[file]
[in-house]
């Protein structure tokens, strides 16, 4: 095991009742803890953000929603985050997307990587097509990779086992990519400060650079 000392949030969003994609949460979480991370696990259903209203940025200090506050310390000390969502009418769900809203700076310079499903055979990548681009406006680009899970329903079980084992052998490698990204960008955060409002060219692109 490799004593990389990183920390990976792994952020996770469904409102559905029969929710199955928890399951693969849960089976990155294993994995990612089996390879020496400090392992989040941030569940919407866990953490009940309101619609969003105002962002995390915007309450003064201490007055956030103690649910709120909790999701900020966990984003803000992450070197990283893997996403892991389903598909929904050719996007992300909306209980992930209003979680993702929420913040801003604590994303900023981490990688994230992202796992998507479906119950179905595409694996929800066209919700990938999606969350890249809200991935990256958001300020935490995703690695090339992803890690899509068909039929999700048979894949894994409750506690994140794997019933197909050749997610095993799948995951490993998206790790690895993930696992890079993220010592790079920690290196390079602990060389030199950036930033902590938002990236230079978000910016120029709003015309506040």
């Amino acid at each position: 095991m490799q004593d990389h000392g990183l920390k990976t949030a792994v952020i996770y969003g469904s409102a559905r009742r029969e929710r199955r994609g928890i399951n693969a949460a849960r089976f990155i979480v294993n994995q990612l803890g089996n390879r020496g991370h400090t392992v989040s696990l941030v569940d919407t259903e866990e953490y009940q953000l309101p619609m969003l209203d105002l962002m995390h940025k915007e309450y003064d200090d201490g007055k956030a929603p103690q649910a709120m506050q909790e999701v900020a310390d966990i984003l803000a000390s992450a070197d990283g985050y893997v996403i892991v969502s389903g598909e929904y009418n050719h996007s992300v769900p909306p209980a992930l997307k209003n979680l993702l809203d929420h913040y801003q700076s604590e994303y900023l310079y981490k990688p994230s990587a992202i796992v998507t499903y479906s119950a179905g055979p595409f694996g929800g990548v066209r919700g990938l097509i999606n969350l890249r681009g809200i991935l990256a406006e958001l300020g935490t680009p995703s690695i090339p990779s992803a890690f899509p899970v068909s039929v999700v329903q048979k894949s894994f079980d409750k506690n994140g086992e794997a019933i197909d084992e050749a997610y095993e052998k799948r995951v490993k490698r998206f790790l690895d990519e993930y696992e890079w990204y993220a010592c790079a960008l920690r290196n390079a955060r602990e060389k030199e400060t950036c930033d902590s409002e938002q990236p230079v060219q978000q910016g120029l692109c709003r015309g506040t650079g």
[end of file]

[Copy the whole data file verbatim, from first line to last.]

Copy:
[in-house]
């Protein structure tokens, strides 16, 4: 095991009742803890953000929603985050997307990587097509990779086992990519400060650079 000392949030969003994609949460979480991370696990259903209203940025200090506050310390000390969502009418769900809203700076310079499903055979990548681009406006680009899970329903079980084992052998490698990204960008955060409002060219692109 490799004593990389990183920390990976792994952020996770469904409102559905029969929710199955928890399951693969849960089976990155294993994995990612089996390879020496400090392992989040941030569940919407866990953490009940309101619609969003105002962002995390915007309450003064201490007055956030103690649910709120909790999701900020966990984003803000992450070197990283893997996403892991389903598909929904050719996007992300909306209980992930209003979680993702929420913040801003604590994303900023981490990688994230992202796992998507479906119950179905595409694996929800066209919700990938999606969350890249809200991935990256958001300020935490995703690695090339992803890690899509068909039929999700048979894949894994409750506690994140794997019933197909050749997610095993799948995951490993998206790790690895993930696992890079993220010592790079920690290196390079602990060389030199950036930033902590938002990236230079978000910016120029709003015309506040």
């Amino acid at each position: 095991m490799q004593d990389h000392g990183l920390k990976t949030a792994v952020i996770y969003g469904s409102a559905r009742r029969e929710r199955r994609g928890i399951n693969a949460a849960r089976f990155i979480v294993n994995q990612l803890g089996n390879r020496g991370h400090t392992v989040s696990l941030v569940d919407t259903e866990e953490y009940q953000l309101p619609m969003l209203d105002l962002m995390h940025k915007e309450y003064d200090d201490g007055k956030a929603p103690q649910a709120m506050q909790e999701v900020a310390d966990i984003l803000a000390s992450a070197d990283g985050y893997v996403i892991v969502s389903g598909e929904y009418n050719h996007s992300v769900p909306p209980a992930l997307k209003n979680l993702l809203d929420h913040y801003q700076s604590e994303y900023l310079y981490k990688p994230s990587a992202i796992v998507t499903y479906s119950a179905g055979p595409f694996g929800g990548v066209r919700g990938l097509i999606n969350l890249r681009g809200i991935l990256a406006e958001l300020g935490t680009p995703s690695i090339p990779s992803a890690f899509p899970v068909s039929v999700v329903q048979k894949s894994f079980d409750k506690n994140g086992e794997a019933i197909d084992e050749a997610y095993e052998k799948r995951v490993k490698r998206f790790l690895d990519e993930y696992e890079w990204y993220a010592c790079a960008l920690r290196n390079a955060r602990e060389k030199e400060t950036c930033d902590s409002e938002q990236p230079v060219q978000q910016g120029l692109c709003r015309g506040t650079g």